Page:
Kid Carrying Considerations

Baby seats, trailers, cargo bikes … How to choose between them and find one that really suits you?  As you research your options, consider each in terms of your needs for flexibility, ease of use, safety, parking, and cost.  If you are worried about making the wrong choice, remember there is a strong second hand market, making it easier to sell an item that is unsuitable or outgrown. Continue reading “Kid Carrying Considerations”

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Semi independence

What do you do when your child is getting too old for their bike seat or trailer; but aren’t quite ready for cycling independently?  They may be able to ride their own bike, but perhaps not for the distances you are covering.   Or maybe they spend your adventures napping and then outmatch your energy levels at bedtime?  Thankfully there are some options in the middle that allow your child to pedal whilst you determine speed and direction.

Joining forces: Trail Gator

The ‘Trail Gator’ is a tow bar device that enables you to tow your child on their own bike.  It lifts their front wheel off the ground and attaches their bike to yours via a rigid bar.  Their bike can be easily detached, whereby you fold the bar and stow it clipped to the side of your bike.  That way they can ride when they feel able, and be towed when the going gets tough.  It also means they have their own bike to play on when they get to your destination; handy for riding to bike tracks or playgrounds.  They can be tricky to install initially, but offer great versatility.  

Trail Gator is just one brand, and is sold in New Zealand.  There are other brands sold overseas.

Add-on to your bike: Trailer cycles

Also known as a trailer cycle, and trademarked names such as Trailerbike, Trail-a-bike, Half wheeler or Tagalong.

On a trailer biker the child sits upright on a standard bike seat, with their own pedals and handlebars.  It usually attaches to the seatpost of the adult bike and follows (pretty much) in line with the adults bike.  One quite different option is the ‘Weehoo’: the child sits in a chair type seat which gives them enough support for a nap along the way.  It also has useful on-board storage pockets and panniers.

We found the WeeHoo offered some tumble protection.  In freak weather on the Otago Central Trail, we were blown off our bikes.  Whilst I was bruised and bleeding our Wee-Hoo passenger was completely uninjured.

Tandems & Kiddy Cranks

Another option is to use a Tandem, with ‘kiddy cranks’ which adapt the pedals/cranks for a child to use.  I’ve not experience with these myself so will point you to someone who has: Family Adventure Project.  They have great advice and lots of experience: check out their pictures and see how many members of the family you can get attached to one bike/tandem.  Amazing!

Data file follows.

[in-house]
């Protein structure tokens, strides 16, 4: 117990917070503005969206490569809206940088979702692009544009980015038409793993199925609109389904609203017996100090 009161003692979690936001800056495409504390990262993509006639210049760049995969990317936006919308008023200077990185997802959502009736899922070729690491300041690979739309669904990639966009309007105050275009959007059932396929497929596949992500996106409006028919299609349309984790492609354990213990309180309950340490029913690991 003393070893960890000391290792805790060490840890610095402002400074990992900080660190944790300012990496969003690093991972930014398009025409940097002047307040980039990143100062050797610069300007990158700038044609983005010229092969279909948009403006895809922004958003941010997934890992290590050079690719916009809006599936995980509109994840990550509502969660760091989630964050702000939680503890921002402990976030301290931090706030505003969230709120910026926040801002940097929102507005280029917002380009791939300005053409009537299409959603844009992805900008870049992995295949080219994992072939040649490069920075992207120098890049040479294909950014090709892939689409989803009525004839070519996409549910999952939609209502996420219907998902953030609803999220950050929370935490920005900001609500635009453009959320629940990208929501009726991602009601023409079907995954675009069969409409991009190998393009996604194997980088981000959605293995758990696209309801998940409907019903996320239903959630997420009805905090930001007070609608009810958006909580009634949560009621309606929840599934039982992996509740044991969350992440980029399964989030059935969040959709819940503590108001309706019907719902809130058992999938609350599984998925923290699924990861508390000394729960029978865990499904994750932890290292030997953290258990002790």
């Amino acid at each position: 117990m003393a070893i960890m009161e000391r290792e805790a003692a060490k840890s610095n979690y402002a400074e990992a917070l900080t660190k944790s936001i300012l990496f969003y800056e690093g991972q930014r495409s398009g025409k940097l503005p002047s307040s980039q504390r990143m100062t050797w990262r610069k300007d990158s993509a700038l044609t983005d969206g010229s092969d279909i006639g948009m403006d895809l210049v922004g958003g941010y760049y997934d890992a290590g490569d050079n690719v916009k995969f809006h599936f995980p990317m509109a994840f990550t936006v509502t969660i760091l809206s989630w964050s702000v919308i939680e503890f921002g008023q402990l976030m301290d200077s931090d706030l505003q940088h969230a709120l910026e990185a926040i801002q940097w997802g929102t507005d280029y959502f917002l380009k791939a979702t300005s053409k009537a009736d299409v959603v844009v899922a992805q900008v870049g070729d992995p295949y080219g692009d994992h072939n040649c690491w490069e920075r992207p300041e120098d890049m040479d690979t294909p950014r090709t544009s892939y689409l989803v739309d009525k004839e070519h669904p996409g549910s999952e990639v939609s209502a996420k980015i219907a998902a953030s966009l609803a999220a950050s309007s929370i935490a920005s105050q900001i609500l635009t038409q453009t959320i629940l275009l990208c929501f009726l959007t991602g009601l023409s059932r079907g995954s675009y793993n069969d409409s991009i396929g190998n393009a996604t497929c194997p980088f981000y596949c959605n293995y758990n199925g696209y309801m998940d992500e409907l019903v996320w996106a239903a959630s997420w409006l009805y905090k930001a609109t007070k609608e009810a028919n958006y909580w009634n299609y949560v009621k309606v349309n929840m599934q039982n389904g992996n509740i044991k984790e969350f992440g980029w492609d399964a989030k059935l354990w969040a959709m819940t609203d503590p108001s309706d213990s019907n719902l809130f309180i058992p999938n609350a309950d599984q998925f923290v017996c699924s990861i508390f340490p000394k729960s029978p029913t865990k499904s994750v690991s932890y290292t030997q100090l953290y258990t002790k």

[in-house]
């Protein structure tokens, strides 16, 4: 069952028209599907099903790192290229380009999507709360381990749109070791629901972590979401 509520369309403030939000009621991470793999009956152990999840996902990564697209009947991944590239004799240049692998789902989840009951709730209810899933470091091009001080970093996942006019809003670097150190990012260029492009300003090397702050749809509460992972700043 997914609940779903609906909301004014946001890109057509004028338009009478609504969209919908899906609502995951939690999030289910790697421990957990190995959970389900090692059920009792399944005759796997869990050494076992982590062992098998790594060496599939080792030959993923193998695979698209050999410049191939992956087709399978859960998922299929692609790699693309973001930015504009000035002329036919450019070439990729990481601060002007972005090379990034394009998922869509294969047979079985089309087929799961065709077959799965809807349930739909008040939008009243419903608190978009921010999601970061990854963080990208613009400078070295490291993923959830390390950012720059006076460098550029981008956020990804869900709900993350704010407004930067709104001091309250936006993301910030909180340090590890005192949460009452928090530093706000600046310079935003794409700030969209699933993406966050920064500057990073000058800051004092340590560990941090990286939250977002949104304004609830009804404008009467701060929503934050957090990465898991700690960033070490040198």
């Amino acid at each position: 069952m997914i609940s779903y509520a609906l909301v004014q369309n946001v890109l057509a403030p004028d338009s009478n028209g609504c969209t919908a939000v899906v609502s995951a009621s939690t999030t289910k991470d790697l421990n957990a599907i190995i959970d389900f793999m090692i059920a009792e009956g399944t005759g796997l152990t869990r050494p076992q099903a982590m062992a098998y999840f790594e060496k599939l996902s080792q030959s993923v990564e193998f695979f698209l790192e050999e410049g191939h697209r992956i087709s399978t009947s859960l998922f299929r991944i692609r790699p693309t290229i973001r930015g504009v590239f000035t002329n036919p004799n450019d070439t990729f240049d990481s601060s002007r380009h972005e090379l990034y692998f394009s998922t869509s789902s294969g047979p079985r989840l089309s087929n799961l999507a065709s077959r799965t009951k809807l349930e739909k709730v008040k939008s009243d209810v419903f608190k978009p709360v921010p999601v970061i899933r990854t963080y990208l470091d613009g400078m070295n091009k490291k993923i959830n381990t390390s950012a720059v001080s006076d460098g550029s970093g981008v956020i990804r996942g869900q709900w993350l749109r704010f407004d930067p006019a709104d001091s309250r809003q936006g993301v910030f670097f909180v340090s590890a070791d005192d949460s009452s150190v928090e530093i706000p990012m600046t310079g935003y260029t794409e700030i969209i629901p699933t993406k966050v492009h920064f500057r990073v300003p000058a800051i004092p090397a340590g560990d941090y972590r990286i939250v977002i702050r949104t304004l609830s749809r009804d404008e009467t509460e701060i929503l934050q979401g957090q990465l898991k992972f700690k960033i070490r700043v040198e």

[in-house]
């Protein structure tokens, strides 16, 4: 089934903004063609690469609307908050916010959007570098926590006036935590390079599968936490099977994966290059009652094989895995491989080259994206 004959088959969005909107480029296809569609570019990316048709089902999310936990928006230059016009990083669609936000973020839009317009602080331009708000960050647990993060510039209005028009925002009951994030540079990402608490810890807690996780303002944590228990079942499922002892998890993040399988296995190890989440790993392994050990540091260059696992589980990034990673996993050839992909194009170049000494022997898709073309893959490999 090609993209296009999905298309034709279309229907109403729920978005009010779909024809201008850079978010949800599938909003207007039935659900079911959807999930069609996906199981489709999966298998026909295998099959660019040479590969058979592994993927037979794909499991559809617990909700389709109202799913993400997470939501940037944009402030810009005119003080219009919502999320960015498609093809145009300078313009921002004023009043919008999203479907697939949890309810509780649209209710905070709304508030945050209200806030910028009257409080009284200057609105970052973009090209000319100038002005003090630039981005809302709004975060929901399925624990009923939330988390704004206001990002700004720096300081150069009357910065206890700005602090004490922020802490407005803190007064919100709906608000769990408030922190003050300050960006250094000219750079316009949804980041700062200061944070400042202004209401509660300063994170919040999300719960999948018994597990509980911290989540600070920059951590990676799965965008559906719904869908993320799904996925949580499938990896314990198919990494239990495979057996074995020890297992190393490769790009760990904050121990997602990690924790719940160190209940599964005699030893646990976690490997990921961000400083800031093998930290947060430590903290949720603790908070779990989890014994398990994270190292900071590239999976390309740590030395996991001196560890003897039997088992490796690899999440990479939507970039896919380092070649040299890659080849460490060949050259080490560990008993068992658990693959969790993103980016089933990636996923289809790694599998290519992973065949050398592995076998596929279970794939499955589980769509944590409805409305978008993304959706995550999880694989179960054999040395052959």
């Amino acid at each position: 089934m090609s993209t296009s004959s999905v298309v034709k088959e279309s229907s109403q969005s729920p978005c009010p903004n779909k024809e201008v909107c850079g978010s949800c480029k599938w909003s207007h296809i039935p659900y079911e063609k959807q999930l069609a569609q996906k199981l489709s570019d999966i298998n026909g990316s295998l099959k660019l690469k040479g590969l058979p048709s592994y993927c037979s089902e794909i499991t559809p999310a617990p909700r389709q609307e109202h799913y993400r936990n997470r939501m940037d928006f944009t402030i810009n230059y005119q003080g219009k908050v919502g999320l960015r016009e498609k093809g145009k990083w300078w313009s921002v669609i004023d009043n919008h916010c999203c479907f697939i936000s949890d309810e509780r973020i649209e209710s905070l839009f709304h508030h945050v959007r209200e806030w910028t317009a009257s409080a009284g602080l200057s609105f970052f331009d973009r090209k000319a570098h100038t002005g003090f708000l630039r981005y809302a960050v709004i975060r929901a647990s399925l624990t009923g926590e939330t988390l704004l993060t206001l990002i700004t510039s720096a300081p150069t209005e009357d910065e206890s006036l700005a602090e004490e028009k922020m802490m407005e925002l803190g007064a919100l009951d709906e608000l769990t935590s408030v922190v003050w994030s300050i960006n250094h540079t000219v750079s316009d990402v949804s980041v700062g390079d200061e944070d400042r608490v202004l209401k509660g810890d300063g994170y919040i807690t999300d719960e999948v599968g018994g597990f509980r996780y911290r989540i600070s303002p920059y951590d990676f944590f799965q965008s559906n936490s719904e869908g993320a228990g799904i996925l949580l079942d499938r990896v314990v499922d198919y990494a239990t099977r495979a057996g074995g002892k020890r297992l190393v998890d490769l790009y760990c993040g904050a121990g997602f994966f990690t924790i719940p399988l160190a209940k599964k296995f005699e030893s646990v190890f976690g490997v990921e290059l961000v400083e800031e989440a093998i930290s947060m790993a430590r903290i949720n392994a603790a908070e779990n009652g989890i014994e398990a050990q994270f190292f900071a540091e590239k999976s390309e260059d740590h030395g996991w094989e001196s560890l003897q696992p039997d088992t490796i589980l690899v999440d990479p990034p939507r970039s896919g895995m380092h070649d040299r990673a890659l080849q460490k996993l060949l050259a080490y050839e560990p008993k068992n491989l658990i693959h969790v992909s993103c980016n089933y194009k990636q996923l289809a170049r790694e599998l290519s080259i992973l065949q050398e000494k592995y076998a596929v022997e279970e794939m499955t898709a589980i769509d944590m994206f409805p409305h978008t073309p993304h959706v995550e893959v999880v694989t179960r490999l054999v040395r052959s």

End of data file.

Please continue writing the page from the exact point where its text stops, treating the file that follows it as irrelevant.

What towing options have you used? Which would you recommend?

Bubs on bikes

In-between between cycling whilst pregnant and your chid’s first bike sit a few more options for getting out and having fun on bikes with your kids.

For babies and toddlers the options are:

  • a child/baby seat on your current bike
  • a trailer attached to your bike
  • a special bike that accommodates kids

Each option provides different levels support and protection.  Here are some considerations as you work out what is best for you and your child. Continue reading “Bubs on bikes”

A Very Useful Trailer

A Chariot CX2 cycle trailer was our major purchase when expecting our first child.  After two children and six years of use we were sad to see it go.  I made a photo slide show celebrating its usefulness:

We chose the ‘Chariot’ brand double trailer for its safety, versatility and protection.  We used it extensively not only for cycling, but also as a jogging pram, single and double stroller and cargo trailer for errands around town.  On outings, we’ve even put our daughters balance bike in the trailer with her, so she could self-propel from time to time.  It was light and easy to tow.  Our biggest accident with it was when we misjudged the track width and it jack-knifed off the trail and down a bank.  Our child, although surprised, was unharmed (and thought the whole incident was a blast).

Width and length of the overall ‘rig’ are the main downside of trailers.  Our local bike trail uses very narrow pinch point gates to discourage motorbikes.  To get past we had to unhitch it and lift it over, which is definitely a two person job.  As a stroller it was wide and not always easy to maneuver around shops and through doorways.  We found that the  disadvantages were outweighed by its versatility, durability, excellent weather protection and its gear/groceries carrying capacity.

What piece of family cycling equipment would you like to nominate for a hall of fame?